Former Springdale cop admits abusing suspect
A former Springdale police sergeant admitted in federal court on Friday that he punched and Tasered a man who was handcuffed and sitting in the back of a police cruiser.
Mark E. Thom Jr., 31, of Springdale choked up as he pleaded guilty to violating the civil rights of Gary Cahill, 36, of Tarentum during a December 2011 traffic stop.
“Guil …, guil…, excuse me, guilty your honor,” a shaking Thom said.
Adriana Vieco, a Washington, D.C., prosecutor for the Justice Department's Civil Rights Division, said an eyewitness reported Cahill and Thom cursing at each other before Thom punched Cahill in the side and said, “Take that.”
The altercation escalated until Thom shouted, “Stop resisting” at a seated Cahill, pulled out his Taser and shocked Cahill in the chest and leg, she said.
Robert Stewart, Thom's attorney, said after the hearing that Thom had a rough childhood, growing up with parents who were addicted to drugs and a brother who died of an overdose. He said Thom had thought Cahill was a drug dealer.
Stewart said he will seek a reduced sentence for Thom.
The government and Thom agree that federal guidelines will recommend either a sentence of 1 1⁄2 to 2 years or a sentence of 2 years to 2 1⁄2 years, depending on whether U.S. District Judge Mark Hornak finds that Thom also obstructed justice by filing an incomplete report of the incident.
Stewart said he will be arguing for a sentence of home confinement based on Thom's character and history.
Hornak scheduled Thom's sentencing for July 12.
The judge allowed Thom to remain free on a $10,000 unsecured bond but ordered federal marshals to temporarily take him into custody while federal probation officers search his house for weapons.
Vieco told the judge that the Justice Department doesn't believe Thom, who is being sued by another police officer for the use of excessive force, has a history of violence and doesn't pose a threat to the community. She declined to comment after the hearing.
Thom, who joined the force in 2008, was on paid administrative leave but resigned effective Friday, said Borough Manager Ron Borczyk. He declined to discuss whether council was considering firing Thom.
“Anything that was done was done in executive session, and I can't really comment,” he said.
Thom is facing a federal civil lawsuit by Allegheny County Police Officer Raymond Hrabos. Hrabos, who was heading home after work, was blocked by a vehicle occupied by Thom and another police officer who was also off-duty, according to the lawsuit.
When Hrabos asked them why they were blocking the road, Thom got out and pointed his gun at Hrabos, according to the suit.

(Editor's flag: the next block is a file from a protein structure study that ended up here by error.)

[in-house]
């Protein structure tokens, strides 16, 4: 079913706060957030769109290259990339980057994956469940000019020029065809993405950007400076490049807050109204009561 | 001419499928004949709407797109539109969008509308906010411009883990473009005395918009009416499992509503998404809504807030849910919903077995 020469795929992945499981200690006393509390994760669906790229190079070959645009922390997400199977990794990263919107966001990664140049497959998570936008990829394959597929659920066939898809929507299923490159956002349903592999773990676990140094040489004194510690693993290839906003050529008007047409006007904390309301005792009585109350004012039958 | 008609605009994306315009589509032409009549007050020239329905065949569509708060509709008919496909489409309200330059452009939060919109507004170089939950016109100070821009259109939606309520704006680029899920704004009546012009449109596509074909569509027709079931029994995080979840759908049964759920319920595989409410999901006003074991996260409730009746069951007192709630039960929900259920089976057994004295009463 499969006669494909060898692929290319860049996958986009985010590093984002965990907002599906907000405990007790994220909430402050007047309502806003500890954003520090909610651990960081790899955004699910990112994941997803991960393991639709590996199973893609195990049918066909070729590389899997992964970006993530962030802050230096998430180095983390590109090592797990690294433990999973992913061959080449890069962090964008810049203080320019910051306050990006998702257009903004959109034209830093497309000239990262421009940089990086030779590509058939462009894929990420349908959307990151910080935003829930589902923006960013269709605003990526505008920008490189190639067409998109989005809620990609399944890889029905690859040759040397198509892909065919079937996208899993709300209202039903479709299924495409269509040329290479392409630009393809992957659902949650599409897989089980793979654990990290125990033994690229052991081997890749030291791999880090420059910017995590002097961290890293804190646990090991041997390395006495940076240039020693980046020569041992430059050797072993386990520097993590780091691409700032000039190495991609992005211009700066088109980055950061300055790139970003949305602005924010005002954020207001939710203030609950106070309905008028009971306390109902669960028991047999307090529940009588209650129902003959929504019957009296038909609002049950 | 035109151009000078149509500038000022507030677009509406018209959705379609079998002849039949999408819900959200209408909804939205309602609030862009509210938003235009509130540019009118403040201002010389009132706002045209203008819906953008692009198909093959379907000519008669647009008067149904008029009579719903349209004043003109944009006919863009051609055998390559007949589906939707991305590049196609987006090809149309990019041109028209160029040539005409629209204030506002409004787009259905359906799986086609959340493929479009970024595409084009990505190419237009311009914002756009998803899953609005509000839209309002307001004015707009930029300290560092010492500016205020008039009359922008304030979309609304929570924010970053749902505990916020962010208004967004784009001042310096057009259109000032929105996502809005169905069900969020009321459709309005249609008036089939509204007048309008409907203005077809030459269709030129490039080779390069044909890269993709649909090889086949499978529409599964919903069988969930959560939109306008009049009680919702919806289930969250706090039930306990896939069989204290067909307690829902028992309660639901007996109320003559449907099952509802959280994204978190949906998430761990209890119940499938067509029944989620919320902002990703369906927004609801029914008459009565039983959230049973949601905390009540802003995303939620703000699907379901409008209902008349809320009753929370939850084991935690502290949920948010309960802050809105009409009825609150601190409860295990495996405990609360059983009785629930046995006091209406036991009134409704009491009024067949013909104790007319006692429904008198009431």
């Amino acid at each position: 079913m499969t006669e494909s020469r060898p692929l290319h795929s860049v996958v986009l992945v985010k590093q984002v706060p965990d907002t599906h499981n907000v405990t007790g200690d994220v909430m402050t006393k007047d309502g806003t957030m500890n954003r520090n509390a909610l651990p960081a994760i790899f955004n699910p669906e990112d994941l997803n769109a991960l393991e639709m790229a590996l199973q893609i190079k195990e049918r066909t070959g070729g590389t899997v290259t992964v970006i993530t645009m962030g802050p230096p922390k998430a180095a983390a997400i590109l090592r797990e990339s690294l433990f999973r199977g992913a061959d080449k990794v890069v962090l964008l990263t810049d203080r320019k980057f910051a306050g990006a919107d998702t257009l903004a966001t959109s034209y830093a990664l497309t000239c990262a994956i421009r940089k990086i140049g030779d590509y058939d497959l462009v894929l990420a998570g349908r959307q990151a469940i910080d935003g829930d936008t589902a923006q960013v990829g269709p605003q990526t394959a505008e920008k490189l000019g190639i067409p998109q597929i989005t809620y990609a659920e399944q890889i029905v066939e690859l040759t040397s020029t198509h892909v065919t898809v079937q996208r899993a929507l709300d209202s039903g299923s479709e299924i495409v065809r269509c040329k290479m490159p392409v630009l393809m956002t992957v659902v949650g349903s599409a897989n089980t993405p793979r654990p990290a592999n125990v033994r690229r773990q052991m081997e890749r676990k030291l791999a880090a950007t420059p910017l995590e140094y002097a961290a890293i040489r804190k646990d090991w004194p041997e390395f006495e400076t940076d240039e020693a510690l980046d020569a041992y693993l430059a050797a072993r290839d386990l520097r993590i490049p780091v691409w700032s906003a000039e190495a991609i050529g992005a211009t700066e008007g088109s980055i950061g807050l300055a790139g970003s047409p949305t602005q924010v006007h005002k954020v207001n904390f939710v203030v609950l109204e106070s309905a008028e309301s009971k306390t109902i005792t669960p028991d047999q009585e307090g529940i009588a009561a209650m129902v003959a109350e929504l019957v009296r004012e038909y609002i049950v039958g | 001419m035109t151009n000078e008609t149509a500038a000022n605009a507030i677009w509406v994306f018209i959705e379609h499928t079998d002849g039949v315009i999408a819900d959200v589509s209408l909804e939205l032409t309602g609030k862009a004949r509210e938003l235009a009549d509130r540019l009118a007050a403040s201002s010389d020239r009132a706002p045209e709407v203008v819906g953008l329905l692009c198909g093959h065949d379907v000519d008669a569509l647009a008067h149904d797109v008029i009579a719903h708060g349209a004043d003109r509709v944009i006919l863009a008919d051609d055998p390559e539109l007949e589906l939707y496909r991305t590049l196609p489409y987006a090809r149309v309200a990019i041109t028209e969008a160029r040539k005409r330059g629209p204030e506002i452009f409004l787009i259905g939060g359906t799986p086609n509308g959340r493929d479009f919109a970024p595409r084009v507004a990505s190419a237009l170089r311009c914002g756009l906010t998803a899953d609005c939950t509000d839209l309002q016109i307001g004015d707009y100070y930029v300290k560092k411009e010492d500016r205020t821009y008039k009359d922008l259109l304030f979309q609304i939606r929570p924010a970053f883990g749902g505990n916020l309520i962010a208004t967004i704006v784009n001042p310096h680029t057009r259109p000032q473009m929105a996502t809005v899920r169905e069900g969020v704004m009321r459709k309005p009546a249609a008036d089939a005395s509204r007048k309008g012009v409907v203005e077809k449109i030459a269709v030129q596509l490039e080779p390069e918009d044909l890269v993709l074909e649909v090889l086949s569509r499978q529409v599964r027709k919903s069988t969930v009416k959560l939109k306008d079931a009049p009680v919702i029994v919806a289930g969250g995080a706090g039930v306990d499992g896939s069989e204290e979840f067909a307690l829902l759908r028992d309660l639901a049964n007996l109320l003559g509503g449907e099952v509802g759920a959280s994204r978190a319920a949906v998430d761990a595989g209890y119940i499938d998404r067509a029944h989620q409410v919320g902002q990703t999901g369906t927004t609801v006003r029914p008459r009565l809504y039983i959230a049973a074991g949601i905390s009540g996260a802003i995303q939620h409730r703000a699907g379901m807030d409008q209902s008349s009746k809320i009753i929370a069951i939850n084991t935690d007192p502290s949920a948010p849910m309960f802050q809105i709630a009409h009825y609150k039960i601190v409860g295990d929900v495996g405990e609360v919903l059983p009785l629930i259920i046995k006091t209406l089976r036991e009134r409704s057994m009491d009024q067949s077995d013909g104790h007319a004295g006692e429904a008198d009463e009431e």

When Hrabos identified himself as a police officer, Thom holstered his gun but then tackled Hrabos to the ground, the lawsuit claims.
Hrabos is suing Thom, police Chief Joe Naviglia, other officers and Springdale Borough government.
Brian Bowling is a staff writer for Trib Total Media. He can be reached at 412-325-4301 or email@example.com.
Show commenting policy
TribLive commenting policy
You are solely responsible for your comments and by using TribLive.com you agree to our Terms of Service.
We moderate comments. Our goal is to provide substantive commentary for a general readership. By screening submissions, we provide a space where readers can share intelligent and informed commentary that enhances the quality of our news and information.
While most comments will be posted if they are on-topic and not abusive, moderating decisions are subjective. We will make them as carefully and consistently as we can. Because of the volume of reader comments, we cannot review individual moderation decisions with readers.
We value thoughtful comments representing a range of views that make their point quickly and politely. We make an effort to protect discussions from repeated comments either by the same reader or different readers.
We follow the same standards for taste as the daily newspaper. A few things we won't tolerate: personal attacks, obscenity, vulgarity, profanity (including expletives and letters followed by dashes), commercial promotion, impersonations, incoherence, proselytizing and SHOUTING. Don't include URLs to Web sites.
We do not edit comments. They are either approved or deleted. We reserve the right to edit a comment that is quoted or excerpted in an article. In this case, we may fix spelling and punctuation.
We welcome strong opinions and criticism of our work, but we don't want comments to become bogged down with discussions of our policies and we will moderate accordingly.
We appreciate it when readers and people quoted in articles or blog posts point out errors of fact or emphasis and will investigate all assertions. But these suggestions should be sent via e-mail. To avoid distracting other readers, we won't publish comments that suggest a correction. Instead, corrections will be made in a blog post or in an article.
- South Butler students push composting as a way to slow food waste
- Harrison man held in jail on molestation charges
- CNG station approved for Harmar
- Retirements help trim Arnold budget
- Second-graders at Fawn Elementary School hold forth on origin, meaning of Thanksgiving
- Cheswick super fan, 90, has had season tickets for almost 70 years
- Burrell school officials update education goals
- Congressman Rothfus visits Kistaco Farm in Kiski Township